Call for case studies on the future of public archaeology

11th March 2024
Petrie Museum
We are looking for case studies demonstrating radical or innovative practice in the field of public archaeology from students or early career archaeologists.

Watercolour painting by Sir Flinders Petrie. ©UCL/Mary Hinkley

Is public archaeology a key component of your studies or practice? Have you been part of or led projects that push the boundaries of the public’s understanding of archaeology? Have you engaged with different disciplines e.g. theatre, storytelling or music to communicate challenging histories in archaeology?

As part of the project Reimagining Flinderella, the Petrie Museum of Egyptian and Sudanese Archaeology is holding a roundtable discussion on future trajectories of public archaeology. Inspired by UCL students’ satirical take on the legacy of archaeologist Matthew Flinders Petrie through the 1923 revue musical ‘Flinderella: A Knight in Egypt’, student-focused forum What is the Future of Public Archaeology? will discuss contemporary radicalism in public archaeology.

What new ways are being utilised to engage groups in the archaeology of their localities? What can be learnt from a 101-year-old play to question societal norms surrounding archaeological practice that may still be pervasive today? What role does equity, agency and social justice play in public archaeology? Who are the arbiters to reframe these narratives?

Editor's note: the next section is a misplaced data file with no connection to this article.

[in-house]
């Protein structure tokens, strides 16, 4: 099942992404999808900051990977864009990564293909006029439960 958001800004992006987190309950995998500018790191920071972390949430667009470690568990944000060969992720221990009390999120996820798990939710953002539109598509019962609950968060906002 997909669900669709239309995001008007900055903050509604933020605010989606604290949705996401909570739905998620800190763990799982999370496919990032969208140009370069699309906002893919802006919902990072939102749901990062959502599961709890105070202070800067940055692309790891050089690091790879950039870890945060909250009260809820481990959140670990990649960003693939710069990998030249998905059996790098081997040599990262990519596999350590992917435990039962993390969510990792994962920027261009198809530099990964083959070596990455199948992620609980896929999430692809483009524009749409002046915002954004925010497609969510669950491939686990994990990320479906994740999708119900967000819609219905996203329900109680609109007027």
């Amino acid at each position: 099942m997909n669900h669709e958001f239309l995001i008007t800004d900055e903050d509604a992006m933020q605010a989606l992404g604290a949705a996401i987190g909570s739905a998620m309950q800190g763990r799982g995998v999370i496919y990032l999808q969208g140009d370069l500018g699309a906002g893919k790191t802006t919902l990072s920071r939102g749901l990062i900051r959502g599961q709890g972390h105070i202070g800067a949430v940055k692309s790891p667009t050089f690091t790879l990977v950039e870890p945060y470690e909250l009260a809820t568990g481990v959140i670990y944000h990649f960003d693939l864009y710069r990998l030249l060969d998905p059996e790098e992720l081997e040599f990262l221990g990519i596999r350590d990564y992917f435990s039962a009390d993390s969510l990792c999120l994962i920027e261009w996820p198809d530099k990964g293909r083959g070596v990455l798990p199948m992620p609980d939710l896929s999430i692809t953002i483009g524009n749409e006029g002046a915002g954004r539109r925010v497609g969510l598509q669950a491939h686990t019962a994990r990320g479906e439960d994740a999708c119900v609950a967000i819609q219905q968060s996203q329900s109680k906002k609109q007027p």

We are looking for case studies that explore alternative cross-cultural approaches to public archaeology addressing issues of gender, race, sexuality, disability and ableism in contemporary practice. Three case studies will be chosen from submissions for presentation and discussion in the roundtable.


In 1923, Egyptologist Flinders Petrie was knighted. To mark the occasion, his UCL students wrote him a pantomime: 'Flinderella: a Knight in Egypt'. A one-night-only spectacular, this gesture was a fond one – but not one without criticism, with barely hidden jabs at ethically dubious practices. One century later, we revisit this forgotten show with three-part series Reimagining Flinderella, including a reimagined performance. Between investigations on eugenics, decolonial practice and calls for repatriation, what has become of Flinderella? And who else should we be singing about?

Call details

Criteria: We are looking for case studies demonstrating radical or innovative practice in the field of public archaeology from students or early career archaeologists (less than five years' practice).

Event: What is the future of public archaeology?

Event date: Thursday 2 May 2024, 18:00

Event location: Petrie Museum of Egyptian and Sudanese Archaeology, University College London, Malet Place, London WC1E 6BT

Event format: Roundtable discussion where three case studies will be presented followed by provocations

Fee: An honorarium of £100 will be given to presenting students/early career archaeologists

How to apply: Please submit your contact details and suggested case study topic via this MS Form

Deadline: Friday 26 April 2024, 23.59

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